SpaceX video teases Starship rocket’s potential for next flight

Zoom in / In early June, the fourth full-scale Starship test flight is scheduled to launch from Starbase, the company’s launch base in South Texas.


in Short video released on ThursdayPerhaps to celebrate the Fourth of July holiday in the United States with the red glow of the largest rocket ever, SpaceX has released new footage of the latest test of its Starship launch vehicle.

The test, the fourth for NASA’s experimental rocket that will land astronauts on the moon and one day take humans to Mars, took place on June 6. During the flight, the rocket’s first stage performed well during the ascent and, after separating from the upper stage, re-entered the Gulf of Mexico. The Starship upper stage appeared to make a nominal journey through space before making a controlled — if fiery — splashdown in the Indian Ocean.

The new video focuses primarily on the Super Heavy booster stage and its entry into the Gulf. There is new footage from a camera atop the 71-meter-tall first stage as well as a nearby buoy at water level. The video from the buoy, in particular, shows the first stage descending vertically into the ocean.

The fourth test flight of the spacecraft.

Perhaps most interestingly, at the end of the video, SpaceX shows a photo of the Starship launch tower in South Texas at the Starbase facility. One of the most notable images is the “chopsticks,” large arms designed to hold the first-stage booster as it slowly descends toward the launch pad.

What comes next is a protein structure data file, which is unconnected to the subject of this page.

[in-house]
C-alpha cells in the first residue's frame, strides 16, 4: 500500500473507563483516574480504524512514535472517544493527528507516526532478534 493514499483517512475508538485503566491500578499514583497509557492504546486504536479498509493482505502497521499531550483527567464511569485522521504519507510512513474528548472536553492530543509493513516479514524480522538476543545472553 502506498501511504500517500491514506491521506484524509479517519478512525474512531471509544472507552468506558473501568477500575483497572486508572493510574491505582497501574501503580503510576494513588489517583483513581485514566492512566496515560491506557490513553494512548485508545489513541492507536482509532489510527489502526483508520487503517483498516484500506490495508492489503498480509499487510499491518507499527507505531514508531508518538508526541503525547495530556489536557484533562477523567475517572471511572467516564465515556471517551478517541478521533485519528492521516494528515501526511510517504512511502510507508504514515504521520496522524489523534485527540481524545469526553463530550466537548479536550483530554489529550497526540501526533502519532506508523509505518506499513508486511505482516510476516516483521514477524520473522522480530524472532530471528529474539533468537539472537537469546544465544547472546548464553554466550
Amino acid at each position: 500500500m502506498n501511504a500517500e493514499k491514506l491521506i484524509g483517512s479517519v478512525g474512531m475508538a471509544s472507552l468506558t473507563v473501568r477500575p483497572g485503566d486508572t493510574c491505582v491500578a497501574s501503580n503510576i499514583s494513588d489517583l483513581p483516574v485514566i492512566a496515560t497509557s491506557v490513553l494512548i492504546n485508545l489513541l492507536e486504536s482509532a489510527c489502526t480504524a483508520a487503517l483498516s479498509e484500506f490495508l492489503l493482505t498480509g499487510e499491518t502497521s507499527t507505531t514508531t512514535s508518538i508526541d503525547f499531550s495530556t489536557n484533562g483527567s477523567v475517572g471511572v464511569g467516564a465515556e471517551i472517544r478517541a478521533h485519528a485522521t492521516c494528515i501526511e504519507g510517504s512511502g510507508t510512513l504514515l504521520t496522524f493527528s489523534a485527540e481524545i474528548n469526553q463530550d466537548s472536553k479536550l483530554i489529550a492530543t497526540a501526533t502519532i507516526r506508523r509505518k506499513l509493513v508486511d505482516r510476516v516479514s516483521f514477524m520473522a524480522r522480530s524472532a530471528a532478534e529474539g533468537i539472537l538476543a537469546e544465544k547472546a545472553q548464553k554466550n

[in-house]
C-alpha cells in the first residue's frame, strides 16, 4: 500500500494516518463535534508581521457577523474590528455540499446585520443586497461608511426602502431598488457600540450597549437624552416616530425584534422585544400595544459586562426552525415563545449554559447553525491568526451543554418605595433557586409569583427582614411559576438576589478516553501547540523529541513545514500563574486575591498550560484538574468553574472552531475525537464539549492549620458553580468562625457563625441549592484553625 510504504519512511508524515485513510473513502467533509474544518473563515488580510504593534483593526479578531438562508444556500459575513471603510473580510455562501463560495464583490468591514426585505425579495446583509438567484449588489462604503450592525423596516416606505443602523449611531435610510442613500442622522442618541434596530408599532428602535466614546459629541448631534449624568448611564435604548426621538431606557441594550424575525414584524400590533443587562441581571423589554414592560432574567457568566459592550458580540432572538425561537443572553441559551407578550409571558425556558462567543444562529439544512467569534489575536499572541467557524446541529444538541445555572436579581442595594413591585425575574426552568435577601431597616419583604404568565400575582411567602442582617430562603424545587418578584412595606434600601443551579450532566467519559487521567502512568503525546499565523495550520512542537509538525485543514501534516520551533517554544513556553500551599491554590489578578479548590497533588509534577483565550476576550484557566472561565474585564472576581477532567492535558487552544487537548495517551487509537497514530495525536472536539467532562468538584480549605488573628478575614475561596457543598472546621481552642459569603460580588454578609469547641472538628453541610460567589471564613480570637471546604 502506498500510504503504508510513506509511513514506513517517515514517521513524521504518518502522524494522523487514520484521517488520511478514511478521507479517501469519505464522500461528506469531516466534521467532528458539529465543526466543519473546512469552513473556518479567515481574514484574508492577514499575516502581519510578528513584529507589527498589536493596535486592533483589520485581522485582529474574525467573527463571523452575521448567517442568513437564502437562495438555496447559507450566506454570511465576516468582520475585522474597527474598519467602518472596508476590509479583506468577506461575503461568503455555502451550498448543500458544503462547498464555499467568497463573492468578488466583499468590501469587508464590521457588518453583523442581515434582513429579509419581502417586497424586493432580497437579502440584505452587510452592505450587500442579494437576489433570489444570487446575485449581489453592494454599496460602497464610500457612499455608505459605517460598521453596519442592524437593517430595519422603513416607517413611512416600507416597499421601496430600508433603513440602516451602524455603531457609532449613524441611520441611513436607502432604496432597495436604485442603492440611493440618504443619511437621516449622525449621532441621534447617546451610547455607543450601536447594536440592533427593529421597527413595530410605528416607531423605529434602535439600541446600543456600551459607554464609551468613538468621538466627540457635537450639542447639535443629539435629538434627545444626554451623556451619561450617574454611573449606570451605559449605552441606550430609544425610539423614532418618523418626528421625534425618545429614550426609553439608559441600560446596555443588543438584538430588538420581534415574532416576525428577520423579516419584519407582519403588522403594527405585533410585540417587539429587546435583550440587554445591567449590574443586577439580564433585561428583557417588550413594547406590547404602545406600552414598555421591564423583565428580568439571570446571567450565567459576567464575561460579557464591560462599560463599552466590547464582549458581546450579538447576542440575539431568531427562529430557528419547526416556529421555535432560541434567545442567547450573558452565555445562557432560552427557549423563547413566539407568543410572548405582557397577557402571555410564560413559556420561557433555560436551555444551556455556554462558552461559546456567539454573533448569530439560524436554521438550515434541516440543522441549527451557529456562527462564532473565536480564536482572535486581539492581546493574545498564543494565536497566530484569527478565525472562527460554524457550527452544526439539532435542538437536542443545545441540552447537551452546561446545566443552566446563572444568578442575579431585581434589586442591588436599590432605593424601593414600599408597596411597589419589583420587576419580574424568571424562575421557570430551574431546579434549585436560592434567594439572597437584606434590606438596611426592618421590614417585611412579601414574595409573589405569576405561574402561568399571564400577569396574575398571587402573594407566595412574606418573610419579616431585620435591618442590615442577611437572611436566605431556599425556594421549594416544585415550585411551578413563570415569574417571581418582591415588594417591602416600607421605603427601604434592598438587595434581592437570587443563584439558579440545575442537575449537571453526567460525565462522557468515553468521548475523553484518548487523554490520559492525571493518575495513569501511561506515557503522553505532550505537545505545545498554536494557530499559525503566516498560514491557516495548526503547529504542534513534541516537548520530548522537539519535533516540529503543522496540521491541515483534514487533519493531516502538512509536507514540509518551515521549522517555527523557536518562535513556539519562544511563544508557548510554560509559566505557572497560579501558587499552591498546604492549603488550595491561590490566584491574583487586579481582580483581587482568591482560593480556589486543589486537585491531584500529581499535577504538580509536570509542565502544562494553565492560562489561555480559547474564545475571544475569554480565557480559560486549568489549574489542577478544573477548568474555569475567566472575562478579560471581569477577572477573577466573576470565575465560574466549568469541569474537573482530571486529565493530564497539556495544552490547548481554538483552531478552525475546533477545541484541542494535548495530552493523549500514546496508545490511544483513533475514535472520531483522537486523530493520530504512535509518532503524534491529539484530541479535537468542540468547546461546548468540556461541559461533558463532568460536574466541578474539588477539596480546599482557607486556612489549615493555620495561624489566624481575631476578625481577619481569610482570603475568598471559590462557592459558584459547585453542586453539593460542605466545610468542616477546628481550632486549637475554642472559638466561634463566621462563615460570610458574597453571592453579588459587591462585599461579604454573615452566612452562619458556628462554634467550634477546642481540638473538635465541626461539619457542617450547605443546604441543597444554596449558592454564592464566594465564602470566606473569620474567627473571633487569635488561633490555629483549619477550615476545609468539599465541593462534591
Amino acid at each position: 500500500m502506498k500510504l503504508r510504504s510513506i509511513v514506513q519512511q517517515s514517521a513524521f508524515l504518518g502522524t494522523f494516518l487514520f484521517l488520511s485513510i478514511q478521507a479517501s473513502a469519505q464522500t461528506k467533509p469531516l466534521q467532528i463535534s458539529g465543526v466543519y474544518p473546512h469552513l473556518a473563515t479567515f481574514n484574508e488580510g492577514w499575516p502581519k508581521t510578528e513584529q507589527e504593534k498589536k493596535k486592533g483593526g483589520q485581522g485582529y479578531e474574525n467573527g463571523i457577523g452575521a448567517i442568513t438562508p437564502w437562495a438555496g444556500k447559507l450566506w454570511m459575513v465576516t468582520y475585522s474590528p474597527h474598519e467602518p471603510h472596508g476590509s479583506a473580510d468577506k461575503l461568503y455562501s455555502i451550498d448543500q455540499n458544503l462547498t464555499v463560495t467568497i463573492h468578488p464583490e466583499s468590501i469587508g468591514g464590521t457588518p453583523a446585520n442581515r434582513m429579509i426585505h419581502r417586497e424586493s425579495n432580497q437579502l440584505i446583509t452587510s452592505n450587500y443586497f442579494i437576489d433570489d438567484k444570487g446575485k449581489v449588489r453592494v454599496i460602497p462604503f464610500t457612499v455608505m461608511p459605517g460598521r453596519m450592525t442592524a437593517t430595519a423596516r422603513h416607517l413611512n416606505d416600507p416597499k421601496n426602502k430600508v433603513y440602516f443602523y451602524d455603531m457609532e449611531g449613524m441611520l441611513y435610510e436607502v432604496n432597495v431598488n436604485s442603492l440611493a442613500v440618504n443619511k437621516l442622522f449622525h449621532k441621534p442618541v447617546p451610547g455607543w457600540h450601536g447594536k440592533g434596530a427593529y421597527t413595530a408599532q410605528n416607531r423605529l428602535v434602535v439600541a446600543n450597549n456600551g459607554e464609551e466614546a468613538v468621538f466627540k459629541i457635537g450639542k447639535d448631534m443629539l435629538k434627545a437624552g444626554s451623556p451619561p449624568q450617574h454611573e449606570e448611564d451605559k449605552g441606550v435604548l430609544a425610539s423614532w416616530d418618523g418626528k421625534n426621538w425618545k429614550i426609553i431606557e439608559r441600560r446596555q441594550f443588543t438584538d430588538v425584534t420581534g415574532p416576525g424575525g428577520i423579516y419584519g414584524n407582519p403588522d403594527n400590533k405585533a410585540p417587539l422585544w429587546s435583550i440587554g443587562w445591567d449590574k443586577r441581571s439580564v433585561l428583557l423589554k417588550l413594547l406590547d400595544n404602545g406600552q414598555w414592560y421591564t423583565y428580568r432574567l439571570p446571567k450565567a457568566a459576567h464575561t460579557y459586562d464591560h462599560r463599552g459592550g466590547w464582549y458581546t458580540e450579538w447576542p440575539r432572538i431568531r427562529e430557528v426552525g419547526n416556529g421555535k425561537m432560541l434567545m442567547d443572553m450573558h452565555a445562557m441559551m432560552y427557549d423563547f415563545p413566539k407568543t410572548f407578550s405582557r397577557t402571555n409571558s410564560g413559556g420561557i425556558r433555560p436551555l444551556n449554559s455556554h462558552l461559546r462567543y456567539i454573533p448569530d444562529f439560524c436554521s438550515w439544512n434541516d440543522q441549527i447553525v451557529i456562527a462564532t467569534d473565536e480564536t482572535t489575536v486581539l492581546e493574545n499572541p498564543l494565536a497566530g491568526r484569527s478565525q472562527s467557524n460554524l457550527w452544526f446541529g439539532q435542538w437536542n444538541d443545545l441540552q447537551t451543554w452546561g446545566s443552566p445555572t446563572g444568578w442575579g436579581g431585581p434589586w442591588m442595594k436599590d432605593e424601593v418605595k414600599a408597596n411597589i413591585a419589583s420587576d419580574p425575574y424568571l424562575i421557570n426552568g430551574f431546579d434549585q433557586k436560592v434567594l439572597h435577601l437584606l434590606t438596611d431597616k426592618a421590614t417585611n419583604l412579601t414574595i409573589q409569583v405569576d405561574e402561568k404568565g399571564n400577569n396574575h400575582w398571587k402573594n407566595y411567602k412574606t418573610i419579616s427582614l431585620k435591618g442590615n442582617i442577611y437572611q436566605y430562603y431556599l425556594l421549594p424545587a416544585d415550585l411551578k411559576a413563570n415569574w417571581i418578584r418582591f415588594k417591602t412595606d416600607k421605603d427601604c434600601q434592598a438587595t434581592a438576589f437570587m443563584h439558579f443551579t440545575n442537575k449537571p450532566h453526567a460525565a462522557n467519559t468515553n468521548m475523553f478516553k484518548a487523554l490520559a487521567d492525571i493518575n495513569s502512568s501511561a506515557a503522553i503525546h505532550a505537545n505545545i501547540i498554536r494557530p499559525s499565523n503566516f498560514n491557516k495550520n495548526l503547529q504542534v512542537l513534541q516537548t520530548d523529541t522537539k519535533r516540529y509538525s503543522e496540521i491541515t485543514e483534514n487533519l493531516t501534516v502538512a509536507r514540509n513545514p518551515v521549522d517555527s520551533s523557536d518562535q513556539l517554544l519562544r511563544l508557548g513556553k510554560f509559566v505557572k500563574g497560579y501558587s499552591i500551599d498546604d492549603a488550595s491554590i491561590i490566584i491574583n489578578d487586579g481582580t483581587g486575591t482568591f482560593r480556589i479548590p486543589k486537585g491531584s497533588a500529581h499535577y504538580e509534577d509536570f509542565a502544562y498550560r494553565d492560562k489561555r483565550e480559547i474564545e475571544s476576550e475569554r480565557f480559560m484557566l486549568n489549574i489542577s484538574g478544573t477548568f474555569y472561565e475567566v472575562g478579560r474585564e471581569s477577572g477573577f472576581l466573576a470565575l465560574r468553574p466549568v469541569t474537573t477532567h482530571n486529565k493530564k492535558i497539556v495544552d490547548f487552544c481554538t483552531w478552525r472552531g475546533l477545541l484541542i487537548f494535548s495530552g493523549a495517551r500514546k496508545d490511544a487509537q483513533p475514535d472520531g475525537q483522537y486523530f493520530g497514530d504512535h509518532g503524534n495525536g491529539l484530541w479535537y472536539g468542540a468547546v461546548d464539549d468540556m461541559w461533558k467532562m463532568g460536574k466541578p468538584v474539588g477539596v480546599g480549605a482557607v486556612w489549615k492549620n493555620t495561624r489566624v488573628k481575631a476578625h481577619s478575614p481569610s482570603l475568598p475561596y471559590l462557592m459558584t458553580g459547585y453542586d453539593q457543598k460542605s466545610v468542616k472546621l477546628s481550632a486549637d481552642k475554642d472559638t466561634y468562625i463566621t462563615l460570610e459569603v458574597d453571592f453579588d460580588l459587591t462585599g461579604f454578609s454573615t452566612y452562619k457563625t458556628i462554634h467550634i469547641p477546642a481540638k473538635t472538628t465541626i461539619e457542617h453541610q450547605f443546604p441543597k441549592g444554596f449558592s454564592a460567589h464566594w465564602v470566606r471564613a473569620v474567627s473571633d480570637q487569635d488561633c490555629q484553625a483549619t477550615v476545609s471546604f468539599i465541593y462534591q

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Then, in simulated footage, the video shows the first stage of the Starship rocket descending toward the launch tower under the title “Flight 5.” The video then fades out.

To land or not to land?

This supports the idea that SpaceX is working on trying to catch a Starship booster on its next test flight, likely later this summer. The company certainly has technical and regulatory work to do before it can do that.

In the days immediately following the fourth flight test, SpaceX founder Elon Musk said the company’s goal was to make such a landing attempt on its next launch. However, during a conversation with locals in South Texas last week, Starbase CEO Kathy Lueders said This attempt may not occur on Flight 5.

However, the new video released Thursday suggests that a capture attempt is still a possibility, perhaps even a possibility. Such a landing would be visually stunning, as well as a calculated risk to SpaceX’s launch infrastructure, as the booster would likely land with a few extra tons of methane and liquid fuel in its tanks.

If SpaceX decides to go ahead with the attempt, it still has to get a launch and return license from the Federal Aviation Administration, which is responsible for ensuring the safety of people and property on the ground. The next test flight likely won’t happen until August.

Excitement of the journey No. 5.
Zoom in / Excitement of the journey No. 5.


Meanwhile, activities at the South Texas launch site could be halted for a few days as Hurricane Beryl enters the Gulf of Mexico later Friday and heads toward the Texas coast early next week. The center of Hurricane Beryl is expected to pass near or north of the launch site late Sunday night or Monday, bringing winds and storm surge.

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However, since Beryl is not expected to be a major hurricane in terms of wind speeds, these impacts should not be catastrophic to SpaceX facilities. Heavy rainfall and inland flooding in the Starbase Lowlands are also possible on Monday and Tuesday before the storm moves away.

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